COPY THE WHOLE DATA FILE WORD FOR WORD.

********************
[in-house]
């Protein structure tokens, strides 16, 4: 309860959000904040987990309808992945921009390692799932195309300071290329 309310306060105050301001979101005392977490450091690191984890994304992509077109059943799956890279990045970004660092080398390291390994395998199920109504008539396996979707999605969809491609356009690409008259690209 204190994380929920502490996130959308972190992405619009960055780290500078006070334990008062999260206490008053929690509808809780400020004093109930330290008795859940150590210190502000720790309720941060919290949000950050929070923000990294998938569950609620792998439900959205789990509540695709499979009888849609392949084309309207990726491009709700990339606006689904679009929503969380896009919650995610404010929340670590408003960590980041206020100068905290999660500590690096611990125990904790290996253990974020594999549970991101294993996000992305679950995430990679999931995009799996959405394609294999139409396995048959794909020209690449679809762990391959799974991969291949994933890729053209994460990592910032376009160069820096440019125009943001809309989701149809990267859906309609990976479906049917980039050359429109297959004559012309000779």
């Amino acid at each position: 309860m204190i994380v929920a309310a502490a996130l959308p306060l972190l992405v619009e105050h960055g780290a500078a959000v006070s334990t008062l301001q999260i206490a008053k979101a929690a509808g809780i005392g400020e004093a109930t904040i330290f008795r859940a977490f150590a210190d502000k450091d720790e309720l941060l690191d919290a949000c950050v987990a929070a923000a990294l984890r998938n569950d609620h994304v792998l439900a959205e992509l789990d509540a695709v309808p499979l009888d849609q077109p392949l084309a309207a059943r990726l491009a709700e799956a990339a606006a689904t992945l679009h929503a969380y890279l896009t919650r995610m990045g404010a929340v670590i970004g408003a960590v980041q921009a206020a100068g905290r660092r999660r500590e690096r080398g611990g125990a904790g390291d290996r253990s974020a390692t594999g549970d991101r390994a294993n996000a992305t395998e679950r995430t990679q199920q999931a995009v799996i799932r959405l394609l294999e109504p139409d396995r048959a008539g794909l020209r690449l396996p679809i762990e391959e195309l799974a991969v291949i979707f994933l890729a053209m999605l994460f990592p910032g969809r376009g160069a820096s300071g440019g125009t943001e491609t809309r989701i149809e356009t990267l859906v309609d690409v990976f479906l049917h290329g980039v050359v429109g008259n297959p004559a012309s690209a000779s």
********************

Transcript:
[in-house]
């Protein structure tokens, strides 16, 4: 309860959000904040987990309808992945921009390692799932195309300071290329 309310306060105050301001979101005392977490450091690191984890994304992509077109059943799956890279990045970004660092080398390291390994395998199920109504008539396996979707999605969809491609356009690409008259690209 204190994380929920502490996130959308972190992405619009960055780290500078006070334990008062999260206490008053929690509808809780400020004093109930330290008795859940150590210190502000720790309720941060919290949000950050929070923000990294998938569950609620792998439900959205789990509540695709499979009888849609392949084309309207990726491009709700990339606006689904679009929503969380896009919650995610404010929340670590408003960590980041206020100068905290999660500590690096611990125990904790290996253990974020594999549970991101294993996000992305679950995430990679999931995009799996959405394609294999139409396995048959794909020209690449679809762990391959799974991969291949994933890729053209994460990592910032376009160069820096440019125009943001809309989701149809990267859906309609990976479906049917980039050359429109297959004559012309000779």
């Amino acid at each position: 309860m204190i994380v929920a309310a502490a996130l959308p306060l972190l992405v619009e105050h960055g780290a500078a959000v006070s334990t008062l301001q999260i206490a008053k979101a929690a509808g809780i005392g400020e004093a109930t904040i330290f008795r859940a977490f150590a210190d502000k450091d720790e309720l941060l690191d919290a949000c950050v987990a929070a923000a990294l984890r998938n569950d609620h994304v792998l439900a959205e992509l789990d509540a695709v309808p499979l009888d849609q077109p392949l084309a309207a059943r990726l491009a709700e799956a990339a606006a689904t992945l679009h929503a969380y890279l896009t919650r995610m990045g404010a929340v670590i970004g408003a960590v980041q921009a206020a100068g905290r660092r999660r500590e690096r080398g611990g125990a904790g390291d290996r253990s974020a390692t594999g549970d991101r390994a294993n996000a992305t395998e679950r995430t990679q199920q999931a995009v799996i799932r959405l394609l294999e109504p139409d396995r048959a008539g794909l020209r690449l396996p679809i762990e391959e195309l799974a991969v291949i979707f994933l890729a053209m999605l994460f990592p910032g969809r376009g160069a820096s300071g440019g125009t943001e491609t809309r989701i149809e356009t990267l859906v309609d690409v990976f479906l049917h290329g980039v050359v429109g008259n297959p004559a012309s690209a000779s």